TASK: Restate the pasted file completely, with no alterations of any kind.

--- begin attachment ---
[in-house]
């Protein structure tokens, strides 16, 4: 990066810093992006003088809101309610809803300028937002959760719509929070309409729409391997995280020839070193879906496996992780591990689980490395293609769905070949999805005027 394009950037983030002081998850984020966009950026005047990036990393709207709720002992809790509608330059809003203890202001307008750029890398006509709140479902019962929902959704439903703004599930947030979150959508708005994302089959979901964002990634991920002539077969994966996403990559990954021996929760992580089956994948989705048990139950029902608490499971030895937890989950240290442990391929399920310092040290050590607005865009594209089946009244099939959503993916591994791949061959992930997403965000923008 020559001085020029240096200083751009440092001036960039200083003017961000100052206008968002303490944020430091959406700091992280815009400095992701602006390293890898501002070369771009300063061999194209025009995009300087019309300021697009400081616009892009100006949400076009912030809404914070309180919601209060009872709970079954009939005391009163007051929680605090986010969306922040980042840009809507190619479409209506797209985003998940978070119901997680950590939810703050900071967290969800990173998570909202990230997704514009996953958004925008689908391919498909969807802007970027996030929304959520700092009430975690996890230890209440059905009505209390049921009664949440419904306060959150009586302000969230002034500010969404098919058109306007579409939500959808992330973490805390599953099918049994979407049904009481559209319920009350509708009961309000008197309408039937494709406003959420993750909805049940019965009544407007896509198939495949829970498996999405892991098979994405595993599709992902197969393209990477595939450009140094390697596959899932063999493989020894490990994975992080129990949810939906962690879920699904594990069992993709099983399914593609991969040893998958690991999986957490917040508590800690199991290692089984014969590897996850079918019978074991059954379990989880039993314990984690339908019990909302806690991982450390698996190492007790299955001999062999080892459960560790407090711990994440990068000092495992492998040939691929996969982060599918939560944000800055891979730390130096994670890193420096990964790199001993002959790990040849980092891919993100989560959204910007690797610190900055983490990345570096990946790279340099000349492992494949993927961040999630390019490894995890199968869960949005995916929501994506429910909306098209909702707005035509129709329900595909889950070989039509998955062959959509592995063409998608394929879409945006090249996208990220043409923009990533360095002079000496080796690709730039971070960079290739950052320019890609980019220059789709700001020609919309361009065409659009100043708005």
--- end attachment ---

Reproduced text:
[in-house]
């Protein structure tokens, strides 16, 4: 990066810093992006003088809101309610809803300028937002959760719509929070309409729409391997995280020839070193879906496996992780591990689980490395293609769905070949999805005027 394009950037983030002081998850984020966009950026005047990036990393709207709720002992809790509608330059809003203890202001307008750029890398006509709140479902019962929902959704439903703004599930947030979150959508708005994302089959979901964002990634991920002539077969994966996403990559990954021996929760992580089956994948989705048990139950029902608490499971030895937890989950240290442990391929399920310092040290050590607005865009594209089946009244099939959503993916591994791949061959992930997403965000923008 020559001085020029240096200083751009440092001036960039200083003017961000100052206008968002303490944020430091959406700091992280815009400095992701602006390293890898501002070369771009300063061999194209025009995009300087019309300021697009400081616009892009100006949400076009912030809404914070309180919601209060009872709970079954009939005391009163007051929680605090986010969306922040980042840009809507190619479409209506797209985003998940978070119901997680950590939810703050900071967290969800990173998570909202990230997704514009996953958004925008689908391919498909969807802007970027996030929304959520700092009430975690996890230890209440059905009505209390049921009664949440419904306060959150009586302000969230002034500010969404098919058109306007579409939500959808992330973490805390599953099918049994979407049904009481559209319920009350509708009961309000008197309408039937494709406003959420993750909805049940019965009544407007896509198939495949829970498996999405892991098979994405595993599709992902197969393209990477595939450009140094390697596959899932063999493989020894490990994975992080129990949810939906962690879920699904594990069992993709099983399914593609991969040893998958690991999986957490917040508590800690199991290692089984014969590897996850079918019978074991059954379990989880039993314990984690339908019990909302806690991982450390698996190492007790299955001999062999080892459960560790407090711990994440990068000092495992492998040939691929996969982060599918939560944000800055891979730390130096994670890193420096990964790199001993002959790990040849980092891919993100989560959204910007690797610190900055983490990345570096990946790279340099000349492992494949993927961040999630390019490894995890199968869960949005995916929501994506429910909306098209909702707005035509129709329900595909889950070989039509998955062959959509592995063409998608394929879409945006090249996208990220043409923009990533360095002079000496080796690709730039971070960079290739950052320019890609980019220059789709700001020609919309361009065409659009100043708005």